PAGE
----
Daughtry; Break The Spell [RCA]
Former American Idol winner Daughtry has blessed his dwindling fan base with a fourth album that cuts back on his leather-lunged emo (music biz lingo for emotional) rock aspirations for a disc heavy on arena ballads.
But I think the writing is on the wall for a career in decline where the sky-scraping power ballad Crawling Back To You has made a leap backwards on the radio play charts from number 81 to 91 this week with almost no one complaining or maybe even noticing other than his recording label.
This is a dreary album that seems to drone on forever with overheated power ballads and hollered lyrics and highly compressed sound that is irritating and too loud at any volume.
Break The Spell is unnecessarily strident, pedestrian and predictable meaning this disc will probably be here today (it made its debut in the album charts domestically at #12) and gone tomorrow.
But in the event that anyone cares, take note that this release also comes as a Deluxe Edition with more of ‘more of’ the same.
Neil Diamond; The Very Best Of [Columbia]
There are too many Hits and Best Of packages on the market from Neil Diamond to even contemplate.
I have a few but as of today I only have one and it is this fabulous, all encompassing, multi-label retrospective The Very Best Of that is loaded from pillar to post with 23 gems stretched at nearly 80 minutes on a single CD.
Every one of Diamond’s biggest hits is here as the recording labels have come to realize that in order to survive, they have to give good value in an era where people are downloading music for free or nominal fees.
Hence every Diamond significant hit is here including ear worms like Forever In Blue Jeans, Beautiful Noise, Cherry Cherry, Cracklin’ Rose, Sweet Caroline, America, Solitary Man, Kentucky Woman, Shilo, Red Red Wine (that UB40 made their own as a reggae tune), Song Sung Blue, I Am…I Said, Hell Yeah, I’m A Believer, You Don’t Bring Me Flowers (with Babs Streisand), Girl, You’ll Be A Woman Soon and more!
Furthermore, Diamond offers notes to each song giving them some sort of resonance other than just old memories.
Diamond may have never been a critics darling, and except for the very dedicated who want all the albums with all the dreck, Best Of anthologies are the only way to go and this 2011 collection is the best yet.
Murphy Jr.; That’s Life [Columbia]
This is the debut album from the winner, L.E. Murphy Jr., of the sixth season of America’s Got Talent.
I never saw an episode as I am not a fan of TV reality shows, but apparently Murphy blew away the judges and audiences with his winning version of the old Frank Sinatra chestnut My Way (as written by Paul Anka a few decades ago) that closes out this 11-track CD with a new studio version.
In fact this disc, titled That’s Life, dabbles in the Great American Songbook through many nuggets that were hits for Sinatra with handsome string and orchestra augmented versions of Fly Me To The Moon, Witchcraft, Night & Day, I’ve Got The World On A String, I Get A Kick Out Of You and Ain’t That A Kick In The Head.
When Murphy performs one of the two duets here with Judith Hil (sic), it is with another Sinatra hit titled Something Stupid that was a smash for the duet between Frank and daughter Nancy back in the ’60s.
The other duet is a seasonal evergreen and one of the best renditions here with an ultra cute take of Baby It’s Cold Outside.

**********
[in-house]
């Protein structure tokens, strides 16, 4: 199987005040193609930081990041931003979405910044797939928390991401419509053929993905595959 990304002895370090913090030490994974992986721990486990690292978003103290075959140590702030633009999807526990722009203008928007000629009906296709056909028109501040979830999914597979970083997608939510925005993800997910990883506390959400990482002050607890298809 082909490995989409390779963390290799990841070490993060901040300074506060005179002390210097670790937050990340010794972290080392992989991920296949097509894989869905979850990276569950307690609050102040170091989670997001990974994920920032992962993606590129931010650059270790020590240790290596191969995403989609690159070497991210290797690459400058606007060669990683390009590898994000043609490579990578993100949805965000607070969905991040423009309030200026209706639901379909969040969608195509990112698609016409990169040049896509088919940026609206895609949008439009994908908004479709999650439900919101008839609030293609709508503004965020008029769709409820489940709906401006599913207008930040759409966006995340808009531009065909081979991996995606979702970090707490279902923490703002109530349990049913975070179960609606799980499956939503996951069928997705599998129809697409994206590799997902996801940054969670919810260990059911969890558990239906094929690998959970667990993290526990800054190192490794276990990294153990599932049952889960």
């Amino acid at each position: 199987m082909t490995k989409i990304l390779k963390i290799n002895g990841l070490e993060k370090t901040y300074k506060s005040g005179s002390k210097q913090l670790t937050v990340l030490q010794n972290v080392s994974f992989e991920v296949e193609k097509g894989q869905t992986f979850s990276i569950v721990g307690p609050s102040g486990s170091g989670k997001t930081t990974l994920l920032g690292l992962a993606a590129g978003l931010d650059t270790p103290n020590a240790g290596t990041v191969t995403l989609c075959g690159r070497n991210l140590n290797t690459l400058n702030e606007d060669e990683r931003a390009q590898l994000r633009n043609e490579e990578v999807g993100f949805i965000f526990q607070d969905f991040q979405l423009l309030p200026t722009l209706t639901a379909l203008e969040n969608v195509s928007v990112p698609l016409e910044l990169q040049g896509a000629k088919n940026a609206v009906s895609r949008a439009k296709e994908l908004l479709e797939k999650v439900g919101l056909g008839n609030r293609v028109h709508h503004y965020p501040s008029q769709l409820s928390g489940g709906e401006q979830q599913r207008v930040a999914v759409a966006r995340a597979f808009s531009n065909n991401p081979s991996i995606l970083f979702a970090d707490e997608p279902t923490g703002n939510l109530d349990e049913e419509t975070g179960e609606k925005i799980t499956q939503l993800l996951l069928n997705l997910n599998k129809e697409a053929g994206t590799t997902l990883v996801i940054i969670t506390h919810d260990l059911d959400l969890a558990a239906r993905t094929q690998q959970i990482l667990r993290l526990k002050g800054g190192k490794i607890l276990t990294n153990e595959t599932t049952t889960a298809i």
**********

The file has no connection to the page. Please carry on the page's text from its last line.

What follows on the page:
I don’t think Murphy is going to seriously challenge the top flight careers of Michael Buble, Rod Stewart or Harry Connick who all thrive off these old pop gems, but it is interesting to note that Murphy is a black man singing material mostly covered by white saloon and stage singers for the last several decades.
In the old ’50s/’60s Vegas Rat Pack days headed up by Sinatra and Dean Martin, the latter was often fond of picking up Sammy Davis Jr. on stage and saying “I would like to thank the NAACP for this award” as a way to mock and break through the then prevalent colour barrier. It is probably a stretch to say that Murphy’s breakthrough is the payoff but it is Murphy’s solid baritone that pulls this disc off satisfactorily.
The Rolling Stones: Some Girls Live In Texas ‘78 (Eagle Rock)
Earlier this year The Rolling Stones re-released their five star, double album opus Exile On Main St. with a newly remastered, vastly upgraded sound and a few songs hitherto unreleased.
The band is doing the same with another of their five star albums Some Girls with a variety of formats that includes a double CD with several unreleased and alternate take songs.
There is also a Blu-Ray with CD, a vinyl reissue and this package that was sent to me as a DVD/CD combo. The video portion is of course of the concert held in Texas at the time of the release of the album where the band is in remarkably fine form performing many cuts from Some Girls as well as a few evergreens such as Chuck Berry’s Sweet Little 16, Let It Rock (the best song here) and better bits of their back catalogue like Happy, Tumbling Dice, Brown Sugar, Honky Tonk Women, and Jumping Jack Flash.
The Stones have released a few live sets over the many decades and some of them are woefully substandard but this Some Girls set is excellent.
In 1978 The Stones felt the pressure of the emerging punk scene and the disco craze that was threatening to make them passé. As a result they recorded their own ersatz disco/blues hit with Miss You that hit number one and their concerts took on a new vitality.
I don’t think the group was playing out of fear but out of confidence in their abilities and you can hear that in the tight, blistering pace on these concert takes.
The live versions of Star Star and When The Whip Comes Down are better to my ears than the studio ones.
A solid collection in any format for the big Rolling Stones fan.